The term “Sales Development Rep” is a relatively new title for the frontline salesperson. From the classic cold caller, to old school door-to-door sales rep, to the more updated business development rep… the way we refer to reps on the frontline of the sales process has evolved over time.
But the mainstay throughout the evolution of the sales development rep is — and has always been — specialization. What do all of those aforementioned roles focus on, first and foremost? Prospecting and uncovering qualified leads to feed into the sales pipeline. The primary focus of a sales development rep is to find for those ideal prospects and create a customer acquisition machine.
JM Hood is a perfect example of a someone who didn’t necessarily begin with the title of “SDR,” but grew into the industry from the bottom into a powerhouse sales development leader. We asked her how she got her start, where she is now, and how sales development has influenced her career. Here’s what she had to say:
1. Where was your first role in the sales industry?
I kind of fell into it! I landed a business development gig at a local credit union. My role was to cold call companies in Silicon Valley like eBay, Google, other big tech firms, set up shop during their lunch and convince the employees to move over their direct deposit on the spot.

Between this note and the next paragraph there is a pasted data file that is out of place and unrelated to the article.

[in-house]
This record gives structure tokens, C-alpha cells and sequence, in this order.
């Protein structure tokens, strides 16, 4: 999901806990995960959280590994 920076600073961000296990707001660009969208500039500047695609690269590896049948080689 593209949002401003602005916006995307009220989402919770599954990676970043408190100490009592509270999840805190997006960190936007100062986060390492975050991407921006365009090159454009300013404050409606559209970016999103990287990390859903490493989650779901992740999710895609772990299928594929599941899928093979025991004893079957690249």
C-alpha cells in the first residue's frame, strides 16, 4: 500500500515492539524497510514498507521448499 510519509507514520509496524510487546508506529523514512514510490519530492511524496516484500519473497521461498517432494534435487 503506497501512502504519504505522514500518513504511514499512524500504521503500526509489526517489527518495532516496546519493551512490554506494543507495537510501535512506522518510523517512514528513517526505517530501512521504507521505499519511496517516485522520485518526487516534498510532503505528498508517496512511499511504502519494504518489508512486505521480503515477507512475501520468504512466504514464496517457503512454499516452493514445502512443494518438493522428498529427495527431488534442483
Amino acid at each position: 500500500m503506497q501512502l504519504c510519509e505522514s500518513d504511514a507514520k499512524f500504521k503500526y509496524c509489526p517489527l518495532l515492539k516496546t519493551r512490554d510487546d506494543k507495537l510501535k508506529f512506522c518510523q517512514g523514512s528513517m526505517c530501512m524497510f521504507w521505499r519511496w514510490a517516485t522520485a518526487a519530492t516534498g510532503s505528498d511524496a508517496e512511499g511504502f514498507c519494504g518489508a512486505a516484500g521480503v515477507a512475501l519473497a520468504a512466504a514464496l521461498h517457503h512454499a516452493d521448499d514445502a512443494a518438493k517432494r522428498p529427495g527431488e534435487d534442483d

2. What role are you in now?
I am a Manager of the Sales Development Team at AdRoll North America, and have created the global process/training for the teams in New York, San Francisco, Dublin and Sydney.
3. Is there a set career matrix for SDRs at your current company?
Our career matrix is currently in flux. The career matrix is dependent on where you’re at as a company. For example, if you’re a really fast growing company, you’ll have a need for people to move faster depending on the size of your teams and headcount you are allocated. We are currently transitioning as a company. While we’re continuing to grow (and a lot!), the hiring growth has slowed down a bit. This means the career matrix and path has a need to change with the times.
Being a tech “startup,” it’s one of those things to always be ready to change and have the resources (training, development, career path, etc.) ready to rock at any given time.
4. What is one piece of advice you would give to someone entering their first job as an SDR?
It will be tough and it will be hard. You’ll have days you don’t want to send that other email or make that extra call. Find one thing new to learn each day and set yourself reminders to always step outside the box.
Sales development is proving to be the springboard to many a career, launching sales veterans into management and leadership roles at lightening speed. Whether within their starting company, or in new ventures, the growth potential of a seasoned sales development rep is boundless.
Want to be a Manager of Sales Development someday? Start your career as an SDR, and odds are, that day will come sooner than you think.